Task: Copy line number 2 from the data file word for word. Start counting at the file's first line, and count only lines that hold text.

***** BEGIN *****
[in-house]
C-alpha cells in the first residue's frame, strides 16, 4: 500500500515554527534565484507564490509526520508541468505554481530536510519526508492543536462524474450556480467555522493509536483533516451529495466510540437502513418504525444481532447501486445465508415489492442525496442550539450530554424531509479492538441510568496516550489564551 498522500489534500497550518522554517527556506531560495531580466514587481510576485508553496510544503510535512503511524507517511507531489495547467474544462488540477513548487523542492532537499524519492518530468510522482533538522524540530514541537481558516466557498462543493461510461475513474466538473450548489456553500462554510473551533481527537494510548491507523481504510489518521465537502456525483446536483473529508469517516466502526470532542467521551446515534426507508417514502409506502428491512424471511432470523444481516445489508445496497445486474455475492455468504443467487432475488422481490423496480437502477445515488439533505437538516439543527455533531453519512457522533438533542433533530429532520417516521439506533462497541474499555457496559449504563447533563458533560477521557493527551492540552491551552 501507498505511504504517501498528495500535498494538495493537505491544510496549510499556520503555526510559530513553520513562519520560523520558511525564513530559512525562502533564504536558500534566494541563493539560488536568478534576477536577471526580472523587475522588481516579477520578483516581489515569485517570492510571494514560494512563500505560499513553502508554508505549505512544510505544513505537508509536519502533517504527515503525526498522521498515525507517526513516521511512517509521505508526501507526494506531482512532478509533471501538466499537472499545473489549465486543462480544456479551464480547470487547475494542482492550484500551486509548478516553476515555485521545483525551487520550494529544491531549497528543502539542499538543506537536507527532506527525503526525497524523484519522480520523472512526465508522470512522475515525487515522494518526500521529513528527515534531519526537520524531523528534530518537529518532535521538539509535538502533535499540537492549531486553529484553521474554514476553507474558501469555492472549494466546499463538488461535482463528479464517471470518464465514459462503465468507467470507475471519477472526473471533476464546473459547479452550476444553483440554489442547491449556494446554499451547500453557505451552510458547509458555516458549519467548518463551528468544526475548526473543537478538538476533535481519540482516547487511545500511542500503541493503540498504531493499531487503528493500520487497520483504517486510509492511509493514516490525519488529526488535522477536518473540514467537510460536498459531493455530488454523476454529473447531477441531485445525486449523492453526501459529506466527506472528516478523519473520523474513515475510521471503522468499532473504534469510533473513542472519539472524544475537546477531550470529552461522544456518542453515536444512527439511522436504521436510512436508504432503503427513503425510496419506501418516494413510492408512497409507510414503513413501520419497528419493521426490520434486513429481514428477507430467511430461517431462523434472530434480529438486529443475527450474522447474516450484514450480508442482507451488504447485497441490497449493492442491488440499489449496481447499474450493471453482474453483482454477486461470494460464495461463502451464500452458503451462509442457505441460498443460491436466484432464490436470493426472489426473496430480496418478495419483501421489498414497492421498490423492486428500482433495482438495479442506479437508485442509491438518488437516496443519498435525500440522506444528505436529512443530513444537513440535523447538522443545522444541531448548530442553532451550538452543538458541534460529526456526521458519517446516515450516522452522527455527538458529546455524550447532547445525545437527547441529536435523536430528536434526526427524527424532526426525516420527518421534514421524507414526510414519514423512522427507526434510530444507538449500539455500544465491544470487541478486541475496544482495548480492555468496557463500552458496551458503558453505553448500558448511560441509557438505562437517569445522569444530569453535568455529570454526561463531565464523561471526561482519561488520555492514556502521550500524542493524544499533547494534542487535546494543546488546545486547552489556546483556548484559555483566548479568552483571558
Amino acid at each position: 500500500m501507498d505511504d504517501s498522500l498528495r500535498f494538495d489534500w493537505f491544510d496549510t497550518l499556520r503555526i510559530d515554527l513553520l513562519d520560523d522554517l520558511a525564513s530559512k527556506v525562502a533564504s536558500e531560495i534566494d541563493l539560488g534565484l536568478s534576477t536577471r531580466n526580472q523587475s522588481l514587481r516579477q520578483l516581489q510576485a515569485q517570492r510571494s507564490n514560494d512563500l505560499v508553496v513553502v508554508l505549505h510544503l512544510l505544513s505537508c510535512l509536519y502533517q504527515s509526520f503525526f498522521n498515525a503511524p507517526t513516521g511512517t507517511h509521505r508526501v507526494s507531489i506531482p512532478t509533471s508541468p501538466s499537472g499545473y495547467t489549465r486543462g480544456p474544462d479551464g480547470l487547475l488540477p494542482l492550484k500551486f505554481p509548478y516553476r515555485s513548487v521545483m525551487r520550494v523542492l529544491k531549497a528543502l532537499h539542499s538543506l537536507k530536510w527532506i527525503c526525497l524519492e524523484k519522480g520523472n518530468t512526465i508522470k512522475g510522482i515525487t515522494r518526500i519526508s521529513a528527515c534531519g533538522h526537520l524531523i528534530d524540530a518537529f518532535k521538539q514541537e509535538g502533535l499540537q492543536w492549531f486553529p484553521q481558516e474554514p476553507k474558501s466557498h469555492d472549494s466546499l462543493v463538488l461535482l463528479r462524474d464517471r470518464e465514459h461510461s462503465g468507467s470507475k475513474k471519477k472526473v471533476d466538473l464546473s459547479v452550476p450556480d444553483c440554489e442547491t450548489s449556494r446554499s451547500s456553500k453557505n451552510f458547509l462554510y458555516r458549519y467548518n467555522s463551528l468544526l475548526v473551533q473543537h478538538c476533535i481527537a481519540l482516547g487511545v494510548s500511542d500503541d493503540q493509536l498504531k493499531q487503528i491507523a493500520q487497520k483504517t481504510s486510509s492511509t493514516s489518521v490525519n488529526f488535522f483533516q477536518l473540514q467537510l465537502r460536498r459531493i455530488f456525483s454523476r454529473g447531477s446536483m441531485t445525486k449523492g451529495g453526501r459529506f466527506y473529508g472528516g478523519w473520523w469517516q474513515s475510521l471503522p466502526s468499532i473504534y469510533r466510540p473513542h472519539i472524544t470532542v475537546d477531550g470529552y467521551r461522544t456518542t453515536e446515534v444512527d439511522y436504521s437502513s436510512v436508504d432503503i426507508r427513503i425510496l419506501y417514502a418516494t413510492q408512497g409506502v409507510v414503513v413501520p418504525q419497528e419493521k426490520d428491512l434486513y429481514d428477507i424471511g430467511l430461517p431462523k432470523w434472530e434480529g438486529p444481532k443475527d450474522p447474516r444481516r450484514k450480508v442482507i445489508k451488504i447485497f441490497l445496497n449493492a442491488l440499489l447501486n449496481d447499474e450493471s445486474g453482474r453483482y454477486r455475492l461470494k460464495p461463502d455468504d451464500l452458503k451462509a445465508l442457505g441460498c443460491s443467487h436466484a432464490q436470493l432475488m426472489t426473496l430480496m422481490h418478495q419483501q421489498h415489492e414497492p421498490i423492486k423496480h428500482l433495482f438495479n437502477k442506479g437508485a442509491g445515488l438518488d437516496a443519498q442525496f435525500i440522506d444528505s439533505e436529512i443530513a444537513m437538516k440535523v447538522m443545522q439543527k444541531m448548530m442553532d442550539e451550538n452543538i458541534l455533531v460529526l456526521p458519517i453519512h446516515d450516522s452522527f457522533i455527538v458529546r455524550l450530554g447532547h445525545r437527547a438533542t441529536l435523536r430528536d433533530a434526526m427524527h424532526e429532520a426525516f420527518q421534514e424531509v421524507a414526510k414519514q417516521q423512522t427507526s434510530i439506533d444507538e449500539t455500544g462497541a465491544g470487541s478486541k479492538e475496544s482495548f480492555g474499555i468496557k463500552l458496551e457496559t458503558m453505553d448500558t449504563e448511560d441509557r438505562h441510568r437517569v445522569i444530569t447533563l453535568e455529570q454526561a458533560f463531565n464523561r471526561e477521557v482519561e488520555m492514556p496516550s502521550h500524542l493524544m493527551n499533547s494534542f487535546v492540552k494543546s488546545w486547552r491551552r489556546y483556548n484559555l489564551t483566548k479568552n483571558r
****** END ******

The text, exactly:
C-alpha cells in the first residue's frame, strides 16, 4: 500500500515554527534565484507564490509526520508541468505554481530536510519526508492543536462524474450556480467555522493509536483533516451529495466510540437502513418504525444481532447501486445465508415489492442525496442550539450530554424531509479492538441510568496516550489564551 498522500489534500497550518522554517527556506531560495531580466514587481510576485508553496510544503510535512503511524507517511507531489495547467474544462488540477513548487523542492532537499524519492518530468510522482533538522524540530514541537481558516466557498462543493461510461475513474466538473450548489456553500462554510473551533481527537494510548491507523481504510489518521465537502456525483446536483473529508469517516466502526470532542467521551446515534426507508417514502409506502428491512424471511432470523444481516445489508445496497445486474455475492455468504443467487432475488422481490423496480437502477445515488439533505437538516439543527455533531453519512457522533438533542433533530429532520417516521439506533462497541474499555457496559449504563447533563458533560477521557493527551492540552491551552 501507498505511504504517501498528495500535498494538495493537505491544510496549510499556520503555526510559530513553520513562519520560523520558511525564513530559512525562502533564504536558500534566494541563493539560488536568478534576477536577471526580472523587475522588481516579477520578483516581489515569485517570492510571494514560494512563500505560499513553502508554508505549505512544510505544513505537508509536519502533517504527515503525526498522521498515525507517526513516521511512517509521505508526501507526494506531482512532478509533471501538466499537472499545473489549465486543462480544456479551464480547470487547475494542482492550484500551486509548478516553476515555485521545483525551487520550494529544491531549497528543502539542499538543506537536507527532506527525503526525497524523484519522480520523472512526465508522470512522475515525487515522494518526500521529513528527515534531519526537520524531523528534530518537529518532535521538539509535538502533535499540537492549531486553529484553521474554514476553507474558501469555492472549494466546499463538488461535482463528479464517471470518464465514459462503465468507467470507475471519477472526473471533476464546473459547479452550476444553483440554489442547491449556494446554499451547500453557505451552510458547509458555516458549519467548518463551528468544526475548526473543537478538538476533535481519540482516547487511545500511542500503541493503540498504531493499531487503528493500520487497520483504517486510509492511509493514516490525519488529526488535522477536518473540514467537510460536498459531493455530488454523476454529473447531477441531485445525486449523492453526501459529506466527506472528516478523519473520523474513515475510521471503522468499532473504534469510533473513542472519539472524544475537546477531550470529552461522544456518542453515536444512527439511522436504521436510512436508504432503503427513503425510496419506501418516494413510492408512497409507510414503513413501520419497528419493521426490520434486513429481514428477507430467511430461517431462523434472530434480529438486529443475527450474522447474516450484514450480508442482507451488504447485497441490497449493492442491488440499489449496481447499474450493471453482474453483482454477486461470494460464495461463502451464500452458503451462509442457505441460498443460491436466484432464490436470493426472489426473496430480496418478495419483501421489498414497492421498490423492486428500482433495482438495479442506479437508485442509491438518488437516496443519498435525500440522506444528505436529512443530513444537513440535523447538522443545522444541531448548530442553532451550538452543538458541534460529526456526521458519517446516515450516522452522527455527538458529546455524550447532547445525545437527547441529536435523536430528536434526526427524527424532526426525516420527518421534514421524507414526510414519514423512522427507526434510530444507538449500539455500544465491544470487541478486541475496544482495548480492555468496557463500552458496551458503558453505553448500558448511560441509557438505562437517569445522569444530569453535568455529570454526561463531565464523561471526561482519561488520555492514556502521550500524542493524544499533547494534542487535546494543546488546545486547552489556546483556548484559555483566548479568552483571558